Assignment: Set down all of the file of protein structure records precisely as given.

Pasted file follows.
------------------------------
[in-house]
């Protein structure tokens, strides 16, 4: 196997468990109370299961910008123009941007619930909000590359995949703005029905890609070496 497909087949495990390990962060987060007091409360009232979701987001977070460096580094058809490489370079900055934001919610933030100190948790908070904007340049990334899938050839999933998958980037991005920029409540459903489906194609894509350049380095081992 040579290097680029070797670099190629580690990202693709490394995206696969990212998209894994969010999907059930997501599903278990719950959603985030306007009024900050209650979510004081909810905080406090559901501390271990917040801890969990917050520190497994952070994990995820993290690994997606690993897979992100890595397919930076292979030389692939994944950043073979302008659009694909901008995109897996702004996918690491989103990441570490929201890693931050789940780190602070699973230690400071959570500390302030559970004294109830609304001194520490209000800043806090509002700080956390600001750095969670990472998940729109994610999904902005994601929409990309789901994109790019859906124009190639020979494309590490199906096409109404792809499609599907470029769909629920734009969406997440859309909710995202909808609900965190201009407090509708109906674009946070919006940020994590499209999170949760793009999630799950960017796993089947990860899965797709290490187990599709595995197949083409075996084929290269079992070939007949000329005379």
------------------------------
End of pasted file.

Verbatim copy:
[in-house]
């Protein structure tokens, strides 16, 4: 196997468990109370299961910008123009941007619930909000590359995949703005029905890609070496 497909087949495990390990962060987060007091409360009232979701987001977070460096580094058809490489370079900055934001919610933030100190948790908070904007340049990334899938050839999933998958980037991005920029409540459903489906194609894509350049380095081992 040579290097680029070797670099190629580690990202693709490394995206696969990212998209894994969010999907059930997501599903278990719950959603985030306007009024900050209650979510004081909810905080406090559901501390271990917040801890969990917050520190497994952070994990995820993290690994997606690993897979992100890595397919930076292979030389692939994944950043073979302008659009694909901008995109897996702004996918690491989103990441570490929201890693931050789940780190602070699973230690400071959570500390302030559970004294109830609304001194520490209000800043806090509002700080956390600001750095969670990472998940729109994610999904902005994601929409990309789901994109790019859906124009190639020979494309590490199906096409109404792809499609599907470029769909629920734009969406997440859309909710995202909808609900965190201009407090509708109906674009946070919006940020994590499209999170949760793009999630799950960017796993089947990860899965797709290490187990599709595995197949083409075996084929290269079992070939007949000329005379």